It’s more common than you think (1 in 25), and most women still squirm at the thought of releasing their bowels during child birth – but it is actually good for you, claims an Aussie midwife!
Debra Wakefield, who is a midwife and birth educator at Empowered To Birth, says the reason women poo during labour is more than just how hard they push.
“In our pelvis, we have a uterus, which is where the baby grows. Behind the vagina is the rectum and anus. So when it comes to pooing during birth, sometimes it’s inevitable,” she tells The Healthy Mummy.
“When we think about fitting a baby out through the birth canal, just imagine that space. We want to make it as easy as possible, so there are many things we can do to help ourselves.
“Nature takes care of most of it, we just have to do a few simple extra things, which if we listen to our bodies, and we will intuitively do it right.”
Reasons why women poo during labour
1. To make way for the baby
It kind of makes sense to poop, as you’re using the same muscles to push out your baby as the ones you use when having a bowel movement.
“The baby’s head is made of five separate bones, which mould or glide over each other to allow the baby’s head to fit out more easily,” says Debra.
“The pelvis is joined with ligaments which soften due to hormonal changes, and the pelvis opens up to 30% larger to let the baby out. We can voluntarily empty out bladder every two hours, to make more space. And we make space by emptying our bowels too.”
2. If labour is spontaneous
“Most women who go into spontaneous labour (that is – go into labour on their own, without medical intervention) have a natural way of their body preparing, including the bowels loosening,” she says.
“This may happen a few days before labour starts. That empties all the contents before the big event. But if labour is sudden, the body doesn’t have chance to prepare, and this is why women end up going while pushing.”
3. Your baby pushes your faeces out
“When the baby’s head is coming through the birth canal, if there is any poo left in your bowels, the baby’s head may push it out on it’s way,” Debra adds. “I always tell my mums during birth, it is not them pooing – it’s the baby pushing it out to get through.”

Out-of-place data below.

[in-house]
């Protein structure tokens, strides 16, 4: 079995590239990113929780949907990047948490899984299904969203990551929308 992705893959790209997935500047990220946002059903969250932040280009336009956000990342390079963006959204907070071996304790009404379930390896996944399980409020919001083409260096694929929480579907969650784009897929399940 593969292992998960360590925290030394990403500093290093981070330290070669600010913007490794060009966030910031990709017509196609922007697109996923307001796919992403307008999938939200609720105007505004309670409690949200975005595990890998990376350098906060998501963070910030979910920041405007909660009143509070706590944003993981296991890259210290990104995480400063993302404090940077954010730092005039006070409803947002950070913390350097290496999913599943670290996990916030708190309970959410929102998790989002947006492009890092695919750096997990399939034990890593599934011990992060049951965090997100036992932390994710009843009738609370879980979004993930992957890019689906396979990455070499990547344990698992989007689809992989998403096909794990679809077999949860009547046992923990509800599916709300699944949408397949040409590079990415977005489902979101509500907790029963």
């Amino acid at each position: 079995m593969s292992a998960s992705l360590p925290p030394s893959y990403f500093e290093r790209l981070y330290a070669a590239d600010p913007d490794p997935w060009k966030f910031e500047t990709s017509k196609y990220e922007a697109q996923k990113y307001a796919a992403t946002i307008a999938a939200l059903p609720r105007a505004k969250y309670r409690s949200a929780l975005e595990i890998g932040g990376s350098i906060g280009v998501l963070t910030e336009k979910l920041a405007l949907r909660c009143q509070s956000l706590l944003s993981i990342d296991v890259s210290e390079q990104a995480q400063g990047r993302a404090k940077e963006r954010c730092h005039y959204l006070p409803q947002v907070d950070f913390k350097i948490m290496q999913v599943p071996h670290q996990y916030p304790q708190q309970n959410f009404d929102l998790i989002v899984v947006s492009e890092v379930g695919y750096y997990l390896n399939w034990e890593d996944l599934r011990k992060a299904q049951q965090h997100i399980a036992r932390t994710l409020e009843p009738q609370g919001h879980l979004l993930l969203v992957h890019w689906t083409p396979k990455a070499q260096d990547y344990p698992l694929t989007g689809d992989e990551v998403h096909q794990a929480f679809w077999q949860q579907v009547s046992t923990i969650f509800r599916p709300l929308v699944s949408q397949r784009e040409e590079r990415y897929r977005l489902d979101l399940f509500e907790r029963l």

4. You’re nervous and excited
There may be another reason why you excrete during labour – you’re nervous and excited, and this can affect your bowels.
5. Labour is long
Most people empty their bowels once or twice a day, but labour can last over 24 hours at times. So while it may feel like you’re going to the bathroom during your labour, you are actually just doing what your body naturally does!
6. It helps with pain relief
Child birth can be painful, and it may feel better for women when they push – and this sometimes includes pushing out everything!
7. It’s better to go BEFORE or DURING labour
Try to go to the bathroom before giving birth, if you have time, or even during labour, as going after birth can be very painful – especially if you’ve needed stitches.
The castor oil ‘clear out’
Debra says in the 1960s, it was common for women to be given an enema or castor oil to help them empty their bowel. Oh my!
Castor oil is a liquid laxative and can be a forceful way to go to the bathroom, often causing diarrhoea, cramping and vomiting.
“Now we know how unnecessary it really is,” says Debra. “Nature has a way of dealing with it.” Thank goodness!
Don’t be shy
Debra adds: “If you’re still feeling a bit shy about pooing while giving birth, that’s okay. But just know, it doesn’t bother us [medical professionals] – not even in the slightest.
“We are so used to it and have become the masters of disguise and are so quick to wipe it away that no one will even know it’s happened!”
The Healthy Mummy Pregnancy Pack
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